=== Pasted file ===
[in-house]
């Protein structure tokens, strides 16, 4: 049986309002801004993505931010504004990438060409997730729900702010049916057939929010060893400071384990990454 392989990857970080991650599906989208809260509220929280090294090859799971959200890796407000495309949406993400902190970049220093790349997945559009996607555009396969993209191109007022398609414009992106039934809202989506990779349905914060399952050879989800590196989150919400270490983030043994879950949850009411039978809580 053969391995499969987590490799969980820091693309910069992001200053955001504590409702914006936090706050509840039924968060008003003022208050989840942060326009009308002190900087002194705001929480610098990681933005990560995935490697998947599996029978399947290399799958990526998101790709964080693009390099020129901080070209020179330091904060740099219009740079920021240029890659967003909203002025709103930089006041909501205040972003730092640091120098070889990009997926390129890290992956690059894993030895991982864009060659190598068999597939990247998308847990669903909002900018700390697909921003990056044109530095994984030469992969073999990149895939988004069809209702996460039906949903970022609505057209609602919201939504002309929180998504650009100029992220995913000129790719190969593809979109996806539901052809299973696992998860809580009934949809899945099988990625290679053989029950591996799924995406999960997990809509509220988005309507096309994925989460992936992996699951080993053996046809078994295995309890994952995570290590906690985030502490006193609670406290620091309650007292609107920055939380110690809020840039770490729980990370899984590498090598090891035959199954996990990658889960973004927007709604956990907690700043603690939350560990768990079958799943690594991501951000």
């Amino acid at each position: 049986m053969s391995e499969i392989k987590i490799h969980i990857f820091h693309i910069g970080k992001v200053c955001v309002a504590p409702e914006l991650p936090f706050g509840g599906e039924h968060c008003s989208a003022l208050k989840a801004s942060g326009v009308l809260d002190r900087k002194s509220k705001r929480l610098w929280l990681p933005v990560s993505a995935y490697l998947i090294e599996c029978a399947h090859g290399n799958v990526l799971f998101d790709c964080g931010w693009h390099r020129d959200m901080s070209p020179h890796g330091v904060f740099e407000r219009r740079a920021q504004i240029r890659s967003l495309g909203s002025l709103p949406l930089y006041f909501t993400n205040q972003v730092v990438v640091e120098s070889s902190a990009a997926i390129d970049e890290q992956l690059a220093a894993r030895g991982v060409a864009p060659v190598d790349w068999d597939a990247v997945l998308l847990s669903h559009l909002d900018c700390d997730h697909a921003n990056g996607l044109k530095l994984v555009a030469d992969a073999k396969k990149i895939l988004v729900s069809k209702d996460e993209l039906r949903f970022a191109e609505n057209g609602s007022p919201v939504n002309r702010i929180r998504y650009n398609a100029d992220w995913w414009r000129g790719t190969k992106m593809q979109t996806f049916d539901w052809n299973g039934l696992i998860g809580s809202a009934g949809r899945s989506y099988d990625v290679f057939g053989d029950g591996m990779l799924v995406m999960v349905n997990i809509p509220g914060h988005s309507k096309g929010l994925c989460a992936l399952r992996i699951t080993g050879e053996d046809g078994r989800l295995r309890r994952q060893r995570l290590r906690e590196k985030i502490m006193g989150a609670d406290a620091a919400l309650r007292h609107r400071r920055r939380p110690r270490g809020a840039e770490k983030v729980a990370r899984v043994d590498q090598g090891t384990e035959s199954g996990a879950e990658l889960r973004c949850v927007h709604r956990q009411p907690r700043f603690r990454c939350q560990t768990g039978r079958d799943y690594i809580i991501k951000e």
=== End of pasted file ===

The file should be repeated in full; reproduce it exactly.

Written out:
[in-house]
């Protein structure tokens, strides 16, 4: 049986309002801004993505931010504004990438060409997730729900702010049916057939929010060893400071384990990454 392989990857970080991650599906989208809260509220929280090294090859799971959200890796407000495309949406993400902190970049220093790349997945559009996607555009396969993209191109007022398609414009992106039934809202989506990779349905914060399952050879989800590196989150919400270490983030043994879950949850009411039978809580 053969391995499969987590490799969980820091693309910069992001200053955001504590409702914006936090706050509840039924968060008003003022208050989840942060326009009308002190900087002194705001929480610098990681933005990560995935490697998947599996029978399947290399799958990526998101790709964080693009390099020129901080070209020179330091904060740099219009740079920021240029890659967003909203002025709103930089006041909501205040972003730092640091120098070889990009997926390129890290992956690059894993030895991982864009060659190598068999597939990247998308847990669903909002900018700390697909921003990056044109530095994984030469992969073999990149895939988004069809209702996460039906949903970022609505057209609602919201939504002309929180998504650009100029992220995913000129790719190969593809979109996806539901052809299973696992998860809580009934949809899945099988990625290679053989029950591996799924995406999960997990809509509220988005309507096309994925989460992936992996699951080993053996046809078994295995309890994952995570290590906690985030502490006193609670406290620091309650007292609107920055939380110690809020840039770490729980990370899984590498090598090891035959199954996990990658889960973004927007709604956990907690700043603690939350560990768990079958799943690594991501951000």
């Amino acid at each position: 049986m053969s391995e499969i392989k987590i490799h969980i990857f820091h693309i910069g970080k992001v200053c955001v309002a504590p409702e914006l991650p936090f706050g509840g599906e039924h968060c008003s989208a003022l208050k989840a801004s942060g326009v009308l809260d002190r900087k002194s509220k705001r929480l610098w929280l990681p933005v990560s993505a995935y490697l998947i090294e599996c029978a399947h090859g290399n799958v990526l799971f998101d790709c964080g931010w693009h390099r020129d959200m901080s070209p020179h890796g330091v904060f740099e407000r219009r740079a920021q504004i240029r890659s967003l495309g909203s002025l709103p949406l930089y006041f909501t993400n205040q972003v730092v990438v640091e120098s070889s902190a990009a997926i390129d970049e890290q992956l690059a220093a894993r030895g991982v060409a864009p060659v190598d790349w068999d597939a990247v997945l998308l847990s669903h559009l909002d900018c700390d997730h697909a921003n990056g996607l044109k530095l994984v555009a030469d992969a073999k396969k990149i895939l988004v729900s069809k209702d996460e993209l039906r949903f970022a191109e609505n057209g609602s007022p919201v939504n002309r702010i929180r998504y650009n398609a100029d992220w995913w414009r000129g790719t190969k992106m593809q979109t996806f049916d539901w052809n299973g039934l696992i998860g809580s809202a009934g949809r899945s989506y099988d990625v290679f057939g053989d029950g591996m990779l799924v995406m999960v349905n997990i809509p509220g914060h988005s309507k096309g929010l994925c989460a992936l399952r992996i699951t080993g050879e053996d046809g078994r989800l295995r309890r994952q060893r995570l290590r906690e590196k985030i502490m006193g989150a609670d406290a620091a919400l309650r007292h609107r400071r920055r939380p110690r270490g809020a840039e770490k983030v729980a990370r899984v043994d590498q090598g090891t384990e035959s199954g996990a879950e990658l889960r973004c949850v927007h709604r956990q009411p907690r700043f603690r990454c939350q560990t768990g039978r079958d799943y690594i809580i991501k951000e």